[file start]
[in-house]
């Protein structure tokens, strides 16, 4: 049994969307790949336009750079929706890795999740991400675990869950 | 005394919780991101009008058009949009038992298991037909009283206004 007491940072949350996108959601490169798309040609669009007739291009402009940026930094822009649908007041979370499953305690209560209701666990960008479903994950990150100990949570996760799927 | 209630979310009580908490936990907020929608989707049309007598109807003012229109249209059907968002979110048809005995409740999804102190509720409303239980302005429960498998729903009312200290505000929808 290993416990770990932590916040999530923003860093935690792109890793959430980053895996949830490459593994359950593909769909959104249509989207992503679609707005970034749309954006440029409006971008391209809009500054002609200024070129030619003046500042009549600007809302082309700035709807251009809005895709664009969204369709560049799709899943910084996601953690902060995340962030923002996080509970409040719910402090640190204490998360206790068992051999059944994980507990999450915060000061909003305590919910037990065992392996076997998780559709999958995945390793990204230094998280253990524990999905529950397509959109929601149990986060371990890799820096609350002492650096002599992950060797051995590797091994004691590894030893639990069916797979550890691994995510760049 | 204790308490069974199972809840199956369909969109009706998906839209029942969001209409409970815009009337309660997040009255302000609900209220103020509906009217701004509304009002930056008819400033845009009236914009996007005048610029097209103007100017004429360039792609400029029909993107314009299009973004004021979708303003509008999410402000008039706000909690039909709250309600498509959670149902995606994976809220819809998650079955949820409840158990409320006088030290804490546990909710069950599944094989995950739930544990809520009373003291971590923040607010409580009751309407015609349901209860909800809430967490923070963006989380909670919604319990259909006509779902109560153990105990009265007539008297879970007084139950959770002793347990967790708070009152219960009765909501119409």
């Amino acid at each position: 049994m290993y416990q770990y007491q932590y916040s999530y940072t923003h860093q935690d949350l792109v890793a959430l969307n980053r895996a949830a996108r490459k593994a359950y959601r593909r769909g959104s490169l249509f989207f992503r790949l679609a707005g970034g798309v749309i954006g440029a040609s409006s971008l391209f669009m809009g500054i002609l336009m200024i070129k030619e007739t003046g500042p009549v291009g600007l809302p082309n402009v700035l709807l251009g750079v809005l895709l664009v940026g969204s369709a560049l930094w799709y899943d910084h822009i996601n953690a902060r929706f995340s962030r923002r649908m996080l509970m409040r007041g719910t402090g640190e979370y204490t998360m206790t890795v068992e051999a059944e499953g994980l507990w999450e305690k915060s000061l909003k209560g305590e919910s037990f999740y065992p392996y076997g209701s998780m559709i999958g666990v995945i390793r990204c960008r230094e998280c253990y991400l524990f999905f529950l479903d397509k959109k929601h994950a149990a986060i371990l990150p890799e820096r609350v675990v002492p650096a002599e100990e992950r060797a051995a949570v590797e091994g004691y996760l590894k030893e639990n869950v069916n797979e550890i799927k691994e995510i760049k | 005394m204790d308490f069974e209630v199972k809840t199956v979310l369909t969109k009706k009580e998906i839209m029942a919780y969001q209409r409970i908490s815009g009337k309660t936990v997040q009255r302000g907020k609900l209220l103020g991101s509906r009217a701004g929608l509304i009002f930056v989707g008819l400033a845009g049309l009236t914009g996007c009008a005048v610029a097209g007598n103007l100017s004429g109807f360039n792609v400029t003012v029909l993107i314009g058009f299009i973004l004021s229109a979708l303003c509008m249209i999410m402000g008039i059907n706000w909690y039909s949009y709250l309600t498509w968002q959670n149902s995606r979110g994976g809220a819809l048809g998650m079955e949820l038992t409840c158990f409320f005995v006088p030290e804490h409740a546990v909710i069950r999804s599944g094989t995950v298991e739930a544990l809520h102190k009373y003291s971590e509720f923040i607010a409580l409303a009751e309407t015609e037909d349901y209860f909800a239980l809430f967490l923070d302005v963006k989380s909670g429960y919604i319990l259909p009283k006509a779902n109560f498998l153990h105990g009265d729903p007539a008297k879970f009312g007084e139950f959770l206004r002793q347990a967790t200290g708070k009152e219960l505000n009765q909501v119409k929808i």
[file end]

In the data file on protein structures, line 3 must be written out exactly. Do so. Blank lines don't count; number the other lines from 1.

């Amino acid at each position: 049994m290993y416990q770990y007491q932590y916040s999530y940072t923003h860093q935690d949350l792109v890793a959430l969307n980053r895996a949830a996108r490459k593994a359950y959601r593909r769909g959104s490169l249509f989207f992503r790949l679609a707005g970034g798309v749309i954006g440029a040609s409006s971008l391209f669009m809009g500054i002609l336009m200024i070129k030619e007739t003046g500042p009549v291009g600007l809302p082309n402009v700035l709807l251009g750079v809005l895709l664009v940026g969204s369709a560049l930094w799709y899943d910084h822009i996601n953690a902060r929706f995340s962030r923002r649908m996080l509970m409040r007041g719910t402090g640190e979370y204490t998360m206790t890795v068992e051999a059944e499953g994980l507990w999450e305690k915060s000061l909003k209560g305590e919910s037990f999740y065992p392996y076997g209701s998780m559709i999958g666990v995945i390793r990204c960008r230094e998280c253990y991400l524990f999905f529950l479903d397509k959109k929601h994950a149990a986060i371990l990150p890799e820096r609350v675990v002492p650096a002599e100990e992950r060797a051995a949570v590797e091994g004691y996760l590894k030893e639990n869950v069916n797979e550890i799927k691994e995510i760049k | 005394m204790d308490f069974e209630v199972k809840t199956v979310l369909t969109k009706k009580e998906i839209m029942a919780y969001q209409r409970i908490s815009g009337k309660t936990v997040q009255r302000g907020k609900l209220l103020g991101s509906r009217a701004g929608l509304i009002f930056v989707g008819l400033a845009g049309l009236t914009g996007c009008a005048v610029a097209g007598n103007l100017s004429g109807f360039n792609v400029t003012v029909l993107i314009g058009f299009i973004l004021s229109a979708l303003c509008m249209i999410m402000g008039i059907n706000w909690y039909s949009y709250l309600t498509w968002q959670n149902s995606r979110g994976g809220a819809l048809g998650m079955e949820l038992t409840c158990f409320f005995v006088p030290e804490h409740a546990v909710i069950r999804s599944g094989t995950v298991e739930a544990l809520h102190k009373y003291s971590e509720f923040i607010a409580l409303a009751e309407t015609e037909d349901y209860f909800a239980l809430f967490l923070d302005v963006k989380s909670g429960y919604i319990l259909p009283k006509a779902n109560f498998l153990h105990g009265d729903p007539a008297k879970f009312g007084e139950f959770l206004r002793q347990a967790t200290g708070k009152e219960l505000n009765q909501v119409k929808i």